An antiphonal narrative covers a physical trek from Siberia to Poland around the time of the Russian Revolution and an emotional journey from grief to love in the early 1990s.
While on an adventurous journey to Ecuador in 1992, Leo Deakin and his Greek lover Eleni have an accident that leaves her dead and him inconsolable. After Eleni’s funeral, Leo makes his way home to England to continue his academic work (he’s writing a dissertation on ants), but he’s crushed by grief and unable to concentrate. His father Frank is uncommunicative and of little therapeutic help; ditto for Charlotte Philips, a saccharine bereavement counselor: “If marzipan could speak it would sound like Mrs. Charlotte Philips.” Leo’s friend Hannah is sympathetic, though she seems at first ill suited to be Leo’s romantic partner. Meanwhile, Leo latches on to Roberto Panconesi, a charismatic physics professor who promises to provide a philosophical framework making sense of the apparent randomness of life. The novel alternates between Leo’s despair and a seemingly unconnected narrative in which Moritz Daniecki recounts the story of his life to his young son Fischel in 1938, a few weeks after Kristallnacht. Moritz’s life has also been one of tragedy and loss. His incipient, innocent love for Lotte was interrupted by his service in World War I; after being captured by the Russians and imprisoned in Siberia, he made his way back to Poland and learned that Lotte was living in Vienna and engaged to be married. The reader must have faith that these deftly juxtaposed stories at some point will intersect—and toward the end of the novel they do, with satisfying resonance.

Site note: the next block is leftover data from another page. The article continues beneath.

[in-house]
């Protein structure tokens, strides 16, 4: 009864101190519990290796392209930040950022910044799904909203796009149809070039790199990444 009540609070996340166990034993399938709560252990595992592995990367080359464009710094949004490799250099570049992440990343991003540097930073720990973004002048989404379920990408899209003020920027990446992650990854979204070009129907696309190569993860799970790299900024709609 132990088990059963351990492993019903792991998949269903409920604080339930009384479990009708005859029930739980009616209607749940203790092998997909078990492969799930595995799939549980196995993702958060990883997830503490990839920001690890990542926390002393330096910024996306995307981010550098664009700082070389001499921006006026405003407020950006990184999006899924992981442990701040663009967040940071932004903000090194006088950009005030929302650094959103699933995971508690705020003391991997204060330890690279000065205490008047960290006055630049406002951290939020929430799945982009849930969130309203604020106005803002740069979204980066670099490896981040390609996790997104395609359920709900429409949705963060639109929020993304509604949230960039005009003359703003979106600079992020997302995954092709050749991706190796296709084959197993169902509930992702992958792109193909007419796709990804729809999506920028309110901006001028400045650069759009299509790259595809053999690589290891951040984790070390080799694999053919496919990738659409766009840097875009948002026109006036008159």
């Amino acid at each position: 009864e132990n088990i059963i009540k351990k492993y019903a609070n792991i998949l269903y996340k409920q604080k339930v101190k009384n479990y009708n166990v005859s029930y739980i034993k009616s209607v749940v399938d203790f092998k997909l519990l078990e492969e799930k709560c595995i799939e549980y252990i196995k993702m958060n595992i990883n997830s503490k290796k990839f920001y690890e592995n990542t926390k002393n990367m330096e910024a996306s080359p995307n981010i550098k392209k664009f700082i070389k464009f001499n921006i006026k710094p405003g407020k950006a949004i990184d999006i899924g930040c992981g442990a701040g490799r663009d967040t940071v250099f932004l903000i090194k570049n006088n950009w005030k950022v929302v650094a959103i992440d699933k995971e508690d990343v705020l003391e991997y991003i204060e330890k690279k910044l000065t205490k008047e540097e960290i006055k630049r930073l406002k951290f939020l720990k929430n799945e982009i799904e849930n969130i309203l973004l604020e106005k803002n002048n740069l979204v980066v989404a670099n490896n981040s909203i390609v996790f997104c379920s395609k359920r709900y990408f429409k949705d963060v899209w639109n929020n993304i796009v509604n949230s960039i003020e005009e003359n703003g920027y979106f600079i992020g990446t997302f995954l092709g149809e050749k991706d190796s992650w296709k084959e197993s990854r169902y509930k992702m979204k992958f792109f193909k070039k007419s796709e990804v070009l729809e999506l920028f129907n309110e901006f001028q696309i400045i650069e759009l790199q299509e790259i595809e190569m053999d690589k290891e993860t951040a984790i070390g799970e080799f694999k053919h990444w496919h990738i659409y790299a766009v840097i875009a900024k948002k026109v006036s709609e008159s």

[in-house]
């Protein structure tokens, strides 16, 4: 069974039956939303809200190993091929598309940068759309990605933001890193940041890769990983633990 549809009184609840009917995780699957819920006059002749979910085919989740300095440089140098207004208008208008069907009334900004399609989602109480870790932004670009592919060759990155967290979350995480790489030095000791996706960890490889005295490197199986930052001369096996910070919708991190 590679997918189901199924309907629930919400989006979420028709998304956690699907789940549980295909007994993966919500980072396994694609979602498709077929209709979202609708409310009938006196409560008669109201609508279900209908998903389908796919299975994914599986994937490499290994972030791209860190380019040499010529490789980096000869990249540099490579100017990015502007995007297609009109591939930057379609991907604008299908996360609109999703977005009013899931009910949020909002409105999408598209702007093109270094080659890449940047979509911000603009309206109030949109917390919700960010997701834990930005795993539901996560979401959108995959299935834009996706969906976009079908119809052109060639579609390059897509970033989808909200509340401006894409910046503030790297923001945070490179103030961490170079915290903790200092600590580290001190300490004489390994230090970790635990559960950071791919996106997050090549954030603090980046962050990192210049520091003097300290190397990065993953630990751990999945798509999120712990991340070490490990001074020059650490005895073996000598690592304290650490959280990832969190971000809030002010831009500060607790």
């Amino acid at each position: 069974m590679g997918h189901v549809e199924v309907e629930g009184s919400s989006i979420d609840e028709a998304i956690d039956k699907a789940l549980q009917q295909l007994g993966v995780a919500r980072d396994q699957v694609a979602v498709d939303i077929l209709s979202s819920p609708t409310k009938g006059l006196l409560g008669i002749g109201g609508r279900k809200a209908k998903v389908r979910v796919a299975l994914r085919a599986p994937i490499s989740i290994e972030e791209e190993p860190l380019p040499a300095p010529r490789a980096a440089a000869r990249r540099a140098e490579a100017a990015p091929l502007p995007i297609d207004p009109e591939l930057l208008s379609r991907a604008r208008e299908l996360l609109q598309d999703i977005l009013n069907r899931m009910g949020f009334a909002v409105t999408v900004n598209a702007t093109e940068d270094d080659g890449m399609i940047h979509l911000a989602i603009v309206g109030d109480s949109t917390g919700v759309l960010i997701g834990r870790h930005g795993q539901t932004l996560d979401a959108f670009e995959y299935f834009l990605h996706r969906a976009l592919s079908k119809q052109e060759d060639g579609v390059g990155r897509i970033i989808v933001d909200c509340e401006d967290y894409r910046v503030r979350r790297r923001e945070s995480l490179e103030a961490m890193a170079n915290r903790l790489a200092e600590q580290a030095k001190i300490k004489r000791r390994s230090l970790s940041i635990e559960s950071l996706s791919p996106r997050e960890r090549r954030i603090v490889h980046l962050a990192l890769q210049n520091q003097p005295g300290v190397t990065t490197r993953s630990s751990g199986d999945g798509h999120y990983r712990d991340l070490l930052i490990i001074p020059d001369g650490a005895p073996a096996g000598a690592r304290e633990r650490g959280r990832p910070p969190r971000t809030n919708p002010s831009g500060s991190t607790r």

While at times predictable and prosaic, the mutually reinforcing narratives ultimately convey debut novelist Scheinmann’s message of the redemptive power of love.